It is all done on acceptable terms, and with handshakes and the usual “formality”, and much is also tax exempt.

        So do not pretend this is such a “clean” and “honest” and “transparent” society here, it is as corrupt as many others, maybe not the Middle Eastern, Southern Asian or Latin American way, but New Zealand is having enough corruption, that is simply covered up well, as the participants make sure it looks tidy and does not get exposed.

        John Key is in into it, Judith Collins is into it, Maurice Williamson is into it, Stephen Joyce is into it, many of them are, and one must be fair, there will be such amongst the Labour MPs as well.

      • North 6.1.3

        Be honest Wayne…….you know well the corruption of ‘connectedness’. You know very well individuals who are its beneficiaries.

  7. Charlieboy 7

    Yep, this is it.Forget all the sideshows and media kissing Keys backside,it is now time to make a stand.Be very afraid of three more years of the Natz.
    I am encouraging all my friends and family to vote Labour.
    Take your blinkers off and see the New Zealand we once knew is being destroyed forever by the Big Brother Natz.

  8. Adrian 9

    I have 3 kids at varsity and I do not want them under ANY future obligation that they are to be at the mercy of a ( awful Americanism ) ” first responder” “best friends” adventurism run from Washington.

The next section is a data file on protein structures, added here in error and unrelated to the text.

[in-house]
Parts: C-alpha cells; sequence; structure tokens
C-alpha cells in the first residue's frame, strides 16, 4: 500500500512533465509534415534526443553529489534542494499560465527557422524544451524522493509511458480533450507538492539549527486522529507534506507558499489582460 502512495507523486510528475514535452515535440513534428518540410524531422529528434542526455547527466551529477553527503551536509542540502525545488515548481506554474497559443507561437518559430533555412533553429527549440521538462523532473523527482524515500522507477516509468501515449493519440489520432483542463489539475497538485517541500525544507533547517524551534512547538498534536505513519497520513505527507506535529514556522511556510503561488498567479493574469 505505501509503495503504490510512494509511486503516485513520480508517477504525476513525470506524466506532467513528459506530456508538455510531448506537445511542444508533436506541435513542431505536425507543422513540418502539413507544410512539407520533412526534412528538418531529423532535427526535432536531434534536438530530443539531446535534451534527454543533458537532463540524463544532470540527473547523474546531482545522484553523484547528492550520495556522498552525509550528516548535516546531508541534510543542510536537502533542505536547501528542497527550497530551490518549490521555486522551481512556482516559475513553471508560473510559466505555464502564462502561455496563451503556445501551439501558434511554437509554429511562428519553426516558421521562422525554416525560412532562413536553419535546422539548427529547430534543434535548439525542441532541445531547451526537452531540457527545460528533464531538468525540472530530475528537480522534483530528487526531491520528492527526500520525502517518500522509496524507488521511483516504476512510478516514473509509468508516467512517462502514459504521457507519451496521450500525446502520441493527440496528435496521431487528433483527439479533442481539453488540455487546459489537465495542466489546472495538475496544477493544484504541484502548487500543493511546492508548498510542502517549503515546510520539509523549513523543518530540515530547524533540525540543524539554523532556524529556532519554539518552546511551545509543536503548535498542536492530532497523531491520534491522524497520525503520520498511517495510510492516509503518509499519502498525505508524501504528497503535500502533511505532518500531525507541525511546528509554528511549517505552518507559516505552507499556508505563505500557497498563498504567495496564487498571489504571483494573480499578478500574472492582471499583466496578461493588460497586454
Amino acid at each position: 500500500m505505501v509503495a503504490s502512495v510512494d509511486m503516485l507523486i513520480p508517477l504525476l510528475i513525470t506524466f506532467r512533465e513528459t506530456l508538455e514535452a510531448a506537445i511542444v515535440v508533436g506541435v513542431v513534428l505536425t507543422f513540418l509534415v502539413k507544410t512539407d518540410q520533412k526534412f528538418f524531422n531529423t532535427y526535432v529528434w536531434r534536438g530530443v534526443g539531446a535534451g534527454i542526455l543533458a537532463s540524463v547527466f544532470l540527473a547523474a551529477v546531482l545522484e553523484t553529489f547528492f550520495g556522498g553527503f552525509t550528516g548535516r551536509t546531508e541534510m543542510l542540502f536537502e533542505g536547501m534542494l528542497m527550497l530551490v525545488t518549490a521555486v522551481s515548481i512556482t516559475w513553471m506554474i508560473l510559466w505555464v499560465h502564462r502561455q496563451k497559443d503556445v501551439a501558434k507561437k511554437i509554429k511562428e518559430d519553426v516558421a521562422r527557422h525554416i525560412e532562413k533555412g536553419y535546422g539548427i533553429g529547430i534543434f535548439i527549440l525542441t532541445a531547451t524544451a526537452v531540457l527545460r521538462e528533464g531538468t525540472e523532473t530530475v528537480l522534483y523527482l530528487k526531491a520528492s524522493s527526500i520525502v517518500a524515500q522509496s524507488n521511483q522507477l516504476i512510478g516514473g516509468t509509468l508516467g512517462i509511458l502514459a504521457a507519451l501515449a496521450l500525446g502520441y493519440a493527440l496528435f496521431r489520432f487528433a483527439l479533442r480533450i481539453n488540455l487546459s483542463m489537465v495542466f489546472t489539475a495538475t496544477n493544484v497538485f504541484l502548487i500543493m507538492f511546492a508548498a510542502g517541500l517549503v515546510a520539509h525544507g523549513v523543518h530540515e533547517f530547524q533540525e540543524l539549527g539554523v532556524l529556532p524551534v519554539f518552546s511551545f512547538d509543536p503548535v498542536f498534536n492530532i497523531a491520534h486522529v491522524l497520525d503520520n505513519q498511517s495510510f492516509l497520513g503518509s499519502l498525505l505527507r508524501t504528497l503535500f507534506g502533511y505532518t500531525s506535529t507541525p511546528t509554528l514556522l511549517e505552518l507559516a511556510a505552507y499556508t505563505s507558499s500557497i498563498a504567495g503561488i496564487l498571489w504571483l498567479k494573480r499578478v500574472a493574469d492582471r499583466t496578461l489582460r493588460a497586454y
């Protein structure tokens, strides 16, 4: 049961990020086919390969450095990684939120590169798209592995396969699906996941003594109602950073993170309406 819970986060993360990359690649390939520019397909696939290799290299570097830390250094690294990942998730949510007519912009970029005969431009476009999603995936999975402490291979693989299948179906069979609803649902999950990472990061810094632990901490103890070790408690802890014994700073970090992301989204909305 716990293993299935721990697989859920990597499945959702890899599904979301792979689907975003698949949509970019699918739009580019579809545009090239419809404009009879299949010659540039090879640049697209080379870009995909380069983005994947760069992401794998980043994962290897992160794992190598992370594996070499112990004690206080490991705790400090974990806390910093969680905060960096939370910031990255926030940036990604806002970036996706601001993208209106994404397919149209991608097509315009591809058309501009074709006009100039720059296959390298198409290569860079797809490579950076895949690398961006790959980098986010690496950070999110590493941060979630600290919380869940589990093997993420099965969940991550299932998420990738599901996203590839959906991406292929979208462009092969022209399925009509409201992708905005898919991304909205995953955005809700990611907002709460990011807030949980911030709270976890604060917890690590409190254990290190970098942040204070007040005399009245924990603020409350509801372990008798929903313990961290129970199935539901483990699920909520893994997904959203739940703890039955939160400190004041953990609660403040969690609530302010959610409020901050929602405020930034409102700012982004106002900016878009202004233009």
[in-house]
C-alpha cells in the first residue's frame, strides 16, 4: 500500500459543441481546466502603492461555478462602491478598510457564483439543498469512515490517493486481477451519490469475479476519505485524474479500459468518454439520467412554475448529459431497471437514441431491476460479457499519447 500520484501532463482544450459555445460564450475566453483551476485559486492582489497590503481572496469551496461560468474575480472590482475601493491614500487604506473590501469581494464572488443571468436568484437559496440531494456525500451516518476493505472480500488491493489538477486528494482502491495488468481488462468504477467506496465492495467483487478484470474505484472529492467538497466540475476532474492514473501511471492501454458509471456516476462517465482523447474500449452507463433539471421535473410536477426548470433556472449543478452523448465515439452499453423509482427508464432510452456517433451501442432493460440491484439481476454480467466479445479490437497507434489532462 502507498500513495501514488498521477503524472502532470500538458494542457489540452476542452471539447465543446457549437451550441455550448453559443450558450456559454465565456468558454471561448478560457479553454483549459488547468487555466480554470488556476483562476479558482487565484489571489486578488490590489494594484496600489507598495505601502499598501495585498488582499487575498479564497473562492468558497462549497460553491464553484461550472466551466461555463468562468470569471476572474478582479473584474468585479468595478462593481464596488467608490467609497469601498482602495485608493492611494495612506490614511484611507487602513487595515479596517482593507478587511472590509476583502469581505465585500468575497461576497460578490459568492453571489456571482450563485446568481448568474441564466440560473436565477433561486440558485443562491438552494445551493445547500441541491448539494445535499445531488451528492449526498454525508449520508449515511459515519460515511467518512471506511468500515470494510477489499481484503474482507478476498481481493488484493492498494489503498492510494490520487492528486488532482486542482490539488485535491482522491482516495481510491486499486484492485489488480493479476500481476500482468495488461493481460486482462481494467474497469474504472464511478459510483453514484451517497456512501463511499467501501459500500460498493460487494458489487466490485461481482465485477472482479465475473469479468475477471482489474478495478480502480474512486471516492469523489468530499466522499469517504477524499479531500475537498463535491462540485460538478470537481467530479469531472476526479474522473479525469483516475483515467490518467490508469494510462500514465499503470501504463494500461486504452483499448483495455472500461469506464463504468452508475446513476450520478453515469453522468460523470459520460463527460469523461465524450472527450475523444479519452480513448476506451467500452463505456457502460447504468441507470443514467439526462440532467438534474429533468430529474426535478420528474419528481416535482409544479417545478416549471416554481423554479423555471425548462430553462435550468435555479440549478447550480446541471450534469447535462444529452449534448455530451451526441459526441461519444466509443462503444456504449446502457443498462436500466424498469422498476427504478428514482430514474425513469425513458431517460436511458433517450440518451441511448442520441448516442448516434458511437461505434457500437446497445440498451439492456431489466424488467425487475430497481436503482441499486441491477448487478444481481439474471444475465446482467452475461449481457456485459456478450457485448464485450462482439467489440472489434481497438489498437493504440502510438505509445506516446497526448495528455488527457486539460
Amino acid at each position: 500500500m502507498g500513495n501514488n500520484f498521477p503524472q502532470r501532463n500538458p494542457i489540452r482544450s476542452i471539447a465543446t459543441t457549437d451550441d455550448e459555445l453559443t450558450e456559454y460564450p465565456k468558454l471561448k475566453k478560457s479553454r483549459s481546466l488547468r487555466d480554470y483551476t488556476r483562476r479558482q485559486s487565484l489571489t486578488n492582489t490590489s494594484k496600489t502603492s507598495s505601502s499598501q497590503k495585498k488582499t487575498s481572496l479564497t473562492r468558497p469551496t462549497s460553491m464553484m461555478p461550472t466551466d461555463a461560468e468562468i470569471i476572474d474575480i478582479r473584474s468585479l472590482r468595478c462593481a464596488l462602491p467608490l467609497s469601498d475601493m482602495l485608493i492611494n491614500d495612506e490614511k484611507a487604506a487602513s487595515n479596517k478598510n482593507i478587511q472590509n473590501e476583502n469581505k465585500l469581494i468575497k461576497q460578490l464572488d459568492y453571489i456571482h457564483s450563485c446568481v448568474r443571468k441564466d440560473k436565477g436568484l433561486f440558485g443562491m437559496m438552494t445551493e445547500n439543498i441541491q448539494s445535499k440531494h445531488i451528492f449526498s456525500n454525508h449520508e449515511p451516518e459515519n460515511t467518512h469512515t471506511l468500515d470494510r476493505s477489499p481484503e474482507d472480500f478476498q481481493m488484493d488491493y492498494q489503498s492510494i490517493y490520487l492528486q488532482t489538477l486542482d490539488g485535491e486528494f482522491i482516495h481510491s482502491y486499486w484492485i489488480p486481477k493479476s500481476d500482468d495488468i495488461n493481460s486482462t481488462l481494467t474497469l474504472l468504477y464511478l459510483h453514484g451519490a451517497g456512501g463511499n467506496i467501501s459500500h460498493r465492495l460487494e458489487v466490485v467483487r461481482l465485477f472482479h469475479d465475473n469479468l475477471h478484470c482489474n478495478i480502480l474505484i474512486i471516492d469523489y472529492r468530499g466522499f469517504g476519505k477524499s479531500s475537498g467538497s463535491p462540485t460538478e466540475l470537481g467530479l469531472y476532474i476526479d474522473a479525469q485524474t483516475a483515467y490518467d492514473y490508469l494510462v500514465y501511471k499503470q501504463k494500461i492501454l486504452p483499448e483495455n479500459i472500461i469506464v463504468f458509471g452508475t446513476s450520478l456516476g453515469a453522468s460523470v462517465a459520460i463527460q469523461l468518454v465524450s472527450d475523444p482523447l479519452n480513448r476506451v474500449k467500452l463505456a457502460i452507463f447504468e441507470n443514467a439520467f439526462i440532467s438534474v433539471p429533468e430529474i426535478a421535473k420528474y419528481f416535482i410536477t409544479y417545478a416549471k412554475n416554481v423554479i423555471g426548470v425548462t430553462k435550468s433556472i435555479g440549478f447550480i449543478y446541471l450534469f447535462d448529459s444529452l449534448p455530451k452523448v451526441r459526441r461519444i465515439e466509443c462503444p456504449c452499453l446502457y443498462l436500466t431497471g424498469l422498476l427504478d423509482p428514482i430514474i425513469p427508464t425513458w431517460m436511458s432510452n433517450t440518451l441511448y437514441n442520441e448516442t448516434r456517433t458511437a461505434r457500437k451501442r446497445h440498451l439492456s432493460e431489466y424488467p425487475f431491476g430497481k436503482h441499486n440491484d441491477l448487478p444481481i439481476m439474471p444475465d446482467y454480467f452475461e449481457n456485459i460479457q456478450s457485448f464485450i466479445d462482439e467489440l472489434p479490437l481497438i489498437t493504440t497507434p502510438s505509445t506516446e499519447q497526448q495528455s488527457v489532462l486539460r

Intervention should only be after a considerered discussion at UN level, otherwise we will be unequivicly expected to partake in any minor slight that the US takes exception to.
    This has to be resisted and overturned at every level.
    Write to your local paper, most in this country don’t read the big ones but everybody gets a local giveaway.
    This is a dramatic aboutface on our foreign relations strategy .

    • karol 9.1

      Yes. Key has been taking us further and further into the US Empire. People need to wake up and learn about what’s happening. It’s not good for the future of the country or its people.

      • MrPip 9.1.1

        Have you ever read a post that contains “People need to wake up and learn ” and though well that’s a reasoned statement?

        • Colonial Viper 9.1.1.1

          Have you ever made a well thought out point in your life? If not, this is a great time to wake up and learn.

    • Blackcap 9.2

      Why should I pay for your 3 kids at varsity. How selfish of you.

      • weka 9.2.1

        Adrian didn’t say anything about paying for his kids’ education. Did you even read past the first six words?

        Besides, you aren’t paying for anyone’s education, the state does that (or should do). That you don’t understand the difference says more about your own perceptions of fairness and selfishness than anything else.

      • Colonial Viper 9.2.2